Who knows maybe they'll come up with a cure while I'm on the vent. If I'm gone because I refused help then I'm gone. Who knows. Live for today. That's really all we can do .
 

john McCarron

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hi Azita & Al
This was posted on a UK site and I though it may be of intrest. I have met a number of MND(ALS) people here in the uk who have have breathing problems resulting in thier quality of life being affected. I think it is concerning how medical care can vary from hospital to hospital.

Quote:

New research shows treatment offers better quality of life and longer survival for people with MND

20 January 2006

A relatively inexpensive piece of medical equipment could extend the life of someone with Motor Neurone Disease by several precious months, according to UK research published this week.

Half of people with MND, a fatal disease that attacks the nervous system, die within 14 months of diagnosis. The one drug licensed to treat the disease only extends life by two to three months.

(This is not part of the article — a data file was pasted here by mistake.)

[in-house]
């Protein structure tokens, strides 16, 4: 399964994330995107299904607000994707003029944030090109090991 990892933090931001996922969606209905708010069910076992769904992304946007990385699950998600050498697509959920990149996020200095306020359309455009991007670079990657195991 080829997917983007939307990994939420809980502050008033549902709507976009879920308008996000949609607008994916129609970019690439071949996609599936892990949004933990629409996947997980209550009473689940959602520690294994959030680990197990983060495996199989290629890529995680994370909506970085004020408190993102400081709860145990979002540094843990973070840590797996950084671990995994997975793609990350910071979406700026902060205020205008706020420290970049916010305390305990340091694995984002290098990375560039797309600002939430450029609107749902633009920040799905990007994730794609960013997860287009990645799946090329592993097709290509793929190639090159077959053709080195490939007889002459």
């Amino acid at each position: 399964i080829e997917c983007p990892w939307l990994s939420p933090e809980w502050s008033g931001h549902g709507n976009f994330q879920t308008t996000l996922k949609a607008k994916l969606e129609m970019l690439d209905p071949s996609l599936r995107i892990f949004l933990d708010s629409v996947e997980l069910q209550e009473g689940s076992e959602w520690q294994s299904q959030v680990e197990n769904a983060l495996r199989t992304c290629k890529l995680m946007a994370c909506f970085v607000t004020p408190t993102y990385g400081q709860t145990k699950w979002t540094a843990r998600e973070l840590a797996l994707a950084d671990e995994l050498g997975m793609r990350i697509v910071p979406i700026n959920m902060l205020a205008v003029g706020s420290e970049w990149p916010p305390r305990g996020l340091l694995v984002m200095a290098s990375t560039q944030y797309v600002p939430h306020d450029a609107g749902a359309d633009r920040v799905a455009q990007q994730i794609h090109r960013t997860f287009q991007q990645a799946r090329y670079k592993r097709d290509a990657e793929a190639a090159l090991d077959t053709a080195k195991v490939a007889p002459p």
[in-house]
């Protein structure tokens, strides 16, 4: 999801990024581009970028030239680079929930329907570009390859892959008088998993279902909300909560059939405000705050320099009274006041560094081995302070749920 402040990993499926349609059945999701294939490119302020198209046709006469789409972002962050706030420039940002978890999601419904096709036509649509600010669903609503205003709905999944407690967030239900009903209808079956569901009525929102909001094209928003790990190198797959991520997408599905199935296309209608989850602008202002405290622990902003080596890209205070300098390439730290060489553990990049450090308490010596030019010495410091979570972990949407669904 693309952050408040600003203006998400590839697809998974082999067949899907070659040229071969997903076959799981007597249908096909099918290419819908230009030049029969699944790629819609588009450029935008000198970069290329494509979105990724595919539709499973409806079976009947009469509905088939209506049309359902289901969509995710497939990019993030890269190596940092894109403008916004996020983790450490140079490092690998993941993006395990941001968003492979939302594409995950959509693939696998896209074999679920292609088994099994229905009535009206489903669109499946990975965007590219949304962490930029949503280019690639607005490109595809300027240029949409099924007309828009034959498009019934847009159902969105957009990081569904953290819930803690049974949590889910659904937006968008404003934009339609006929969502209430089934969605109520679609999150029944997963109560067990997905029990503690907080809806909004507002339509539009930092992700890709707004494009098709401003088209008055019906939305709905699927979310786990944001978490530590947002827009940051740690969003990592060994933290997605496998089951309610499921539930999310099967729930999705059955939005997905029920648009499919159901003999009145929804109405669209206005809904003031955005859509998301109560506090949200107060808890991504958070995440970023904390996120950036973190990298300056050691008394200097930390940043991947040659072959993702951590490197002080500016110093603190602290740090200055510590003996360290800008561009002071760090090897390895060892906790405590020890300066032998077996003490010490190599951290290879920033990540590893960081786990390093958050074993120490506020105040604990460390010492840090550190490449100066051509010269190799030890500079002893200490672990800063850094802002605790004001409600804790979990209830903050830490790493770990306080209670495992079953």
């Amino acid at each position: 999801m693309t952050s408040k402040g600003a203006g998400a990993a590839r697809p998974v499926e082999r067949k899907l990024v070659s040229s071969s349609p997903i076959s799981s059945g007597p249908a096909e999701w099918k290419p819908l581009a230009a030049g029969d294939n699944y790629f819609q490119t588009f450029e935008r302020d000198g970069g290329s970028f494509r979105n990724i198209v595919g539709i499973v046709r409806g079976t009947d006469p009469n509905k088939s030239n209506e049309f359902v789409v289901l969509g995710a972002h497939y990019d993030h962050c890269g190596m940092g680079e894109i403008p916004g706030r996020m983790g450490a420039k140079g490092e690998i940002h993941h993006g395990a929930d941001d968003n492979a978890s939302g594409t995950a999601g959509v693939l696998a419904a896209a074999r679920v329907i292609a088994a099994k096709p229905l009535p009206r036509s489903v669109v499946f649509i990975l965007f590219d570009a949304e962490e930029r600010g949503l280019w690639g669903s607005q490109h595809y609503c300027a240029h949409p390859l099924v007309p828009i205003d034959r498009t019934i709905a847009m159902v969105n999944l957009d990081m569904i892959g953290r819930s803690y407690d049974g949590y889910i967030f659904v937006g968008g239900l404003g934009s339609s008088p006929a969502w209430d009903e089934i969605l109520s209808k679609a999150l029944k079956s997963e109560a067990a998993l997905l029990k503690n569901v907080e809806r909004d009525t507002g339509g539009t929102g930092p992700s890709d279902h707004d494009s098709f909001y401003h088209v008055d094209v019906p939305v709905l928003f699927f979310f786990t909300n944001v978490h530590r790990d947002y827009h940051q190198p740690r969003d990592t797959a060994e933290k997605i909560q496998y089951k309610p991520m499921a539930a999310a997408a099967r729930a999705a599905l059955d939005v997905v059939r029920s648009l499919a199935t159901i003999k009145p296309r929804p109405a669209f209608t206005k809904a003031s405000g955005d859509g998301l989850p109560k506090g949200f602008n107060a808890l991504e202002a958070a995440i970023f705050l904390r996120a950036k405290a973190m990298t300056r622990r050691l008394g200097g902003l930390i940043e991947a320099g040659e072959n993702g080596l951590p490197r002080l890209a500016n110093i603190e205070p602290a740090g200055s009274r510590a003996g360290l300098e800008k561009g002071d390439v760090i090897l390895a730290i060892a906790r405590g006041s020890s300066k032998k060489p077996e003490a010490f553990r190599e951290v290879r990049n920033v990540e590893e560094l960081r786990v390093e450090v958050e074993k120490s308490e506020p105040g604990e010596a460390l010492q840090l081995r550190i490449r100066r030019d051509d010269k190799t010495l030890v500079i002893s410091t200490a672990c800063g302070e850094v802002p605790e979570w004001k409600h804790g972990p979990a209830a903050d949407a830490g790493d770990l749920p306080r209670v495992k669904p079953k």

But a study published in the February edition of Lancet Neurology shows that a simple ventilator pump and face mask can extend survival on average by more than six months, and also significantly improve quality of life.

Non-invasive ventilation (NIV) works by helping people with MND who have weakness of the respiratory muscles maintain adequate blood oxygen levels. It brings about a restful night’s sleep by helping people with MND clear their lungs of carbon dioxide build-up. The study shows that people’s quality of life is better as a result, and that they also live longer. In some people, NIV can prolong survival by several years.

Dr Kirstine Knox, Chief Executive of the MND Association, said: “It may not sound much, but six extra months is a long time for someone with MND and their family.

“This a significant move forward in our understanding of how to treat MND, and I hope doctors take note and prescribe NIV, where appropriate, to their MND patients.”

The results have been published by researchers at the University of Newcastle-upon-Tyne, led by Dr Stephen Bourke, Prof John Gibson and Prof Pam Shaw, after they completed the first ever randomised controlled trial of NIV.

Don Setford, 76, of Hayward’s Heath in Sussex, was diagnosed with MND in 2003. He has been using NIV for over two years, and said: “I’d been unable to sleep at night and was waking almost 40 times an hour. I was not taking in enough oxygen and not breathing out waste gases properly. As a result I felt dreadfully ill. It was like one of the worst hangovers I’ve ever had, every morning.